Internal Medicine – Catherine Cortright, D.V.M. , Diplomate, American College of Veterinary Internal Medicine
Dr. Cortright graduated from The Ohio State University. After a rotating internship at Purdue University, she completed her Small Animal Internal Medicine Residency at Cornell University Hospital for Animals.
Dr. Cortright’s professional interests include endocrinology, liver disease and renal disease. Her resident project at Cornell involved Hepatocellular Carcinoma in Scottish Terriers. Dr. Cortright is a board certified member of the American College of Veterinary Internal Medicine.
Dr. Cortright lives with her husband, step-daughter Lauren and son William in Ithaca. They share their home with a Labrador named Indiana, a cat named Tom Hanks and the world’s greatest Boston Terrier, Cosmo. Her hobbies include volunteering with Cosmo, singing, swimming, and hiking.
Why Internal Medicine?
If your veterinarian has already diagnosed your pet you may be referred to an Internist to confirm their diagnosis and ensure proper a treatment protocol is established. It is also common to be referred to an Internist if your pet has been diagnosed with a condition which your veterinarian has limited or no experience in treating. If your veterinarian is having difficulty reaching a diagnosis or current treatments are not effective, then an Internist may be able to come to the correct diagnosis or adjust treatment plans to help get your pet healthy again. The following examples are some conditions and symptoms which may lead to your veterinarian referring your pet to an Internist:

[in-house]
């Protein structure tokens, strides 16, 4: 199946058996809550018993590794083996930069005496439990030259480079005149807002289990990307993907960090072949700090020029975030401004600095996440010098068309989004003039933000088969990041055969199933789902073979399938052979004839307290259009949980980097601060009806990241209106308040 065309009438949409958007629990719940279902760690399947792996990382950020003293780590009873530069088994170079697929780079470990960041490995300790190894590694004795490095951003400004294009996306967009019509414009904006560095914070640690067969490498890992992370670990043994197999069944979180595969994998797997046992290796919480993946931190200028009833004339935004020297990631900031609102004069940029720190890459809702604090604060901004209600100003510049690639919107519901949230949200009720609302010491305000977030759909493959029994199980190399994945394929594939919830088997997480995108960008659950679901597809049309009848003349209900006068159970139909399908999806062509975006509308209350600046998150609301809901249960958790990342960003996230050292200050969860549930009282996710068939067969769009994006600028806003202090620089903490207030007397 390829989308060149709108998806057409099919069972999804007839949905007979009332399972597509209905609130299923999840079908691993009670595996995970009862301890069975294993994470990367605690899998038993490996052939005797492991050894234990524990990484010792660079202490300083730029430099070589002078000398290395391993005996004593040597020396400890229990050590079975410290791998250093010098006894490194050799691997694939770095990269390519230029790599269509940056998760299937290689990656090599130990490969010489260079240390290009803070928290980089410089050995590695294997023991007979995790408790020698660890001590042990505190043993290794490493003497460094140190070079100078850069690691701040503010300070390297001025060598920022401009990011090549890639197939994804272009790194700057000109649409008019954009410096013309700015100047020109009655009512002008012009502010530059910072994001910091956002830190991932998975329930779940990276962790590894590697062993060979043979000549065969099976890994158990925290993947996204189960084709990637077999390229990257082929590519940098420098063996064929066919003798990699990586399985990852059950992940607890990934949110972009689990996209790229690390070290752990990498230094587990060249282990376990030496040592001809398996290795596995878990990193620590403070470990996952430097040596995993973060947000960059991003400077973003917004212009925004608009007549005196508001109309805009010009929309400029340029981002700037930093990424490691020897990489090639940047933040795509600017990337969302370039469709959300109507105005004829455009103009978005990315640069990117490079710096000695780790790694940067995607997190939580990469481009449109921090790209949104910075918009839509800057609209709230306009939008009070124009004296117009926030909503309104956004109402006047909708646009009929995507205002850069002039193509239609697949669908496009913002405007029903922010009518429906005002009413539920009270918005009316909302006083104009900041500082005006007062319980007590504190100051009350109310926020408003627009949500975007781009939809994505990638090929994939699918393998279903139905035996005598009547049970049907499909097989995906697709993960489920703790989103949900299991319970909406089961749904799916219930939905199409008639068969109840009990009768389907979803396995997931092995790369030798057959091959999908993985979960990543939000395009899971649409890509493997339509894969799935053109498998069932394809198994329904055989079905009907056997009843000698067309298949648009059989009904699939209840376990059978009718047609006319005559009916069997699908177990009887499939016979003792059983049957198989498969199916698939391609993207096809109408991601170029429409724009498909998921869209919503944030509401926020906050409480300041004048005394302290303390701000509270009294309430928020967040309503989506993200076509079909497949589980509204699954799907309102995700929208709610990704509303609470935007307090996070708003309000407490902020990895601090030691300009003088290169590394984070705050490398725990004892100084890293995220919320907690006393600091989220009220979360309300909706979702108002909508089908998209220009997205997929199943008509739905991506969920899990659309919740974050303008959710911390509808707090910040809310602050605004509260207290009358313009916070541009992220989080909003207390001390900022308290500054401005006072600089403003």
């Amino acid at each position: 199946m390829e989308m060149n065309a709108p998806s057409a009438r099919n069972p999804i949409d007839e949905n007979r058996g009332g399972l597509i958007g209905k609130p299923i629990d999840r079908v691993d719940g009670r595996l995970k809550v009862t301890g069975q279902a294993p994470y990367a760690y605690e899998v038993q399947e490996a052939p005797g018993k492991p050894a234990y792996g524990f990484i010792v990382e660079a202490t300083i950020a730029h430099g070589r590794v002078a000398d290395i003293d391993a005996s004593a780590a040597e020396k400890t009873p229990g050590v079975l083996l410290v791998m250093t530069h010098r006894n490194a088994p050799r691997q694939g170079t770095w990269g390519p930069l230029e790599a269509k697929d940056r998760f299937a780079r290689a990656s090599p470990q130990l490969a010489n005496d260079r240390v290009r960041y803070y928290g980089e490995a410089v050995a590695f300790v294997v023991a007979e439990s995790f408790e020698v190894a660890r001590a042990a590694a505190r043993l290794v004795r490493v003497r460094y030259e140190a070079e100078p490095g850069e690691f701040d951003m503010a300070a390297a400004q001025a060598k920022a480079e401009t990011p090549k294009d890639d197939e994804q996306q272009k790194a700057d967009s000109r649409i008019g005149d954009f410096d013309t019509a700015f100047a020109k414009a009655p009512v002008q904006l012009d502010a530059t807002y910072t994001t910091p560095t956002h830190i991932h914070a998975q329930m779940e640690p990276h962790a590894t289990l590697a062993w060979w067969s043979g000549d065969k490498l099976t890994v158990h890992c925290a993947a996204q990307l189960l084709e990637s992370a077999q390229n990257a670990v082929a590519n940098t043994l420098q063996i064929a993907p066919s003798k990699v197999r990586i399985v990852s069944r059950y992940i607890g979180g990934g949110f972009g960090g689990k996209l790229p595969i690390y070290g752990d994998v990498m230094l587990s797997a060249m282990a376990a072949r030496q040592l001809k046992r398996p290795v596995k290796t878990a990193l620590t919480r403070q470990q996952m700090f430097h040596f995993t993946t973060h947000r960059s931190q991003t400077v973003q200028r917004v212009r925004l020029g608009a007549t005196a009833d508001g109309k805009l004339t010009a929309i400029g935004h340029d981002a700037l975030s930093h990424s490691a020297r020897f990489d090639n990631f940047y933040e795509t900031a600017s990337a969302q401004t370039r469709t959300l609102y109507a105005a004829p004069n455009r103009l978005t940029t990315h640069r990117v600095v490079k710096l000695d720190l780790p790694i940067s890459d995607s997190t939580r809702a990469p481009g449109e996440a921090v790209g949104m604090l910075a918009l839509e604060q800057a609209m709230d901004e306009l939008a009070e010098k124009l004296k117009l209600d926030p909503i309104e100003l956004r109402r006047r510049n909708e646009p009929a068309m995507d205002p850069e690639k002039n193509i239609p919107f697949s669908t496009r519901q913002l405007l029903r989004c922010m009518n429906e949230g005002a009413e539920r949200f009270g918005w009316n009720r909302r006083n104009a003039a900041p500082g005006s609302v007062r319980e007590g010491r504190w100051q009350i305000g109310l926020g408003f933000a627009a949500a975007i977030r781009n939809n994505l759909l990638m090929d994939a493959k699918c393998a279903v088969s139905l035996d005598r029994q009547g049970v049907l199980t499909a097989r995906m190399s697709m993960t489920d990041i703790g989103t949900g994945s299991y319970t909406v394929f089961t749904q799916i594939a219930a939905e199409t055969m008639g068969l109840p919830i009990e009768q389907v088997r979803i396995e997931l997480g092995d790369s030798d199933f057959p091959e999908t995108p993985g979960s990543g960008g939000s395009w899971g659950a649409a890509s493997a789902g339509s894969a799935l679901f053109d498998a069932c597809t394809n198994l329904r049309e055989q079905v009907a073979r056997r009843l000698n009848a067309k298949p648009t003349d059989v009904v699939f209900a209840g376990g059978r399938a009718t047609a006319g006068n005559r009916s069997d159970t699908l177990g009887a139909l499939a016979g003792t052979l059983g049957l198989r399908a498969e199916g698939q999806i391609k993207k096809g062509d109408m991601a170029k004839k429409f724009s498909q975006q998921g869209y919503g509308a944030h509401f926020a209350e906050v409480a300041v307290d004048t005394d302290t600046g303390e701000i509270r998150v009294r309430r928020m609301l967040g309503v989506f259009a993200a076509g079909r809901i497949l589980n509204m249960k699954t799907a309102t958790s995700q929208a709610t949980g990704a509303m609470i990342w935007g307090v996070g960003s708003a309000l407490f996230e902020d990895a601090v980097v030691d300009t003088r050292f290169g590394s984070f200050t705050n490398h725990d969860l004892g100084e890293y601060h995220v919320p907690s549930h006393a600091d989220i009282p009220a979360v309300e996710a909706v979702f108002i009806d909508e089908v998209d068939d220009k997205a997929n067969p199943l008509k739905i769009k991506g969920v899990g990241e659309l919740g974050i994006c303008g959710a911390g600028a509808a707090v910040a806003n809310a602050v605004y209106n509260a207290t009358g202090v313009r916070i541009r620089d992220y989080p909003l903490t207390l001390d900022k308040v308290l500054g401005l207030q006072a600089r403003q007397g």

- Bleeding disorders including anemia
- Chronic vomiting and/or diarrhea
- Complicated pancreatic disease
- Coughing and breathing problems
- Endocrine disease (adrenal tumors, complicated diabetes, thyroid disorders)
- Endoscopic retrieval of certain foreign bodies
- Infectious disease
- Kidney or bladder disease
- Liver inflammation
- Unexplained weight loss
What to Expect At Your Appointment
Dr. Cortright will perform a thorough physical examination of your pet and may discuss additional diagnostic testing when indicated. Additional testing may include testing of blood and tissue samples, diagnostic imaging such as ultrasound and radiography, biopsies of masses, internal organs or bone marrow, and endoscopy including; bronchoscopy (lungs), cystoscopy (bladder & urethra), colonoscopy (colon & small bowel), gastroduodenoscopy (stomach & upper intestines), rhinoscopy (nasal cavity), laparoscopy (minimally invasive surgery for biopsies of internal organs).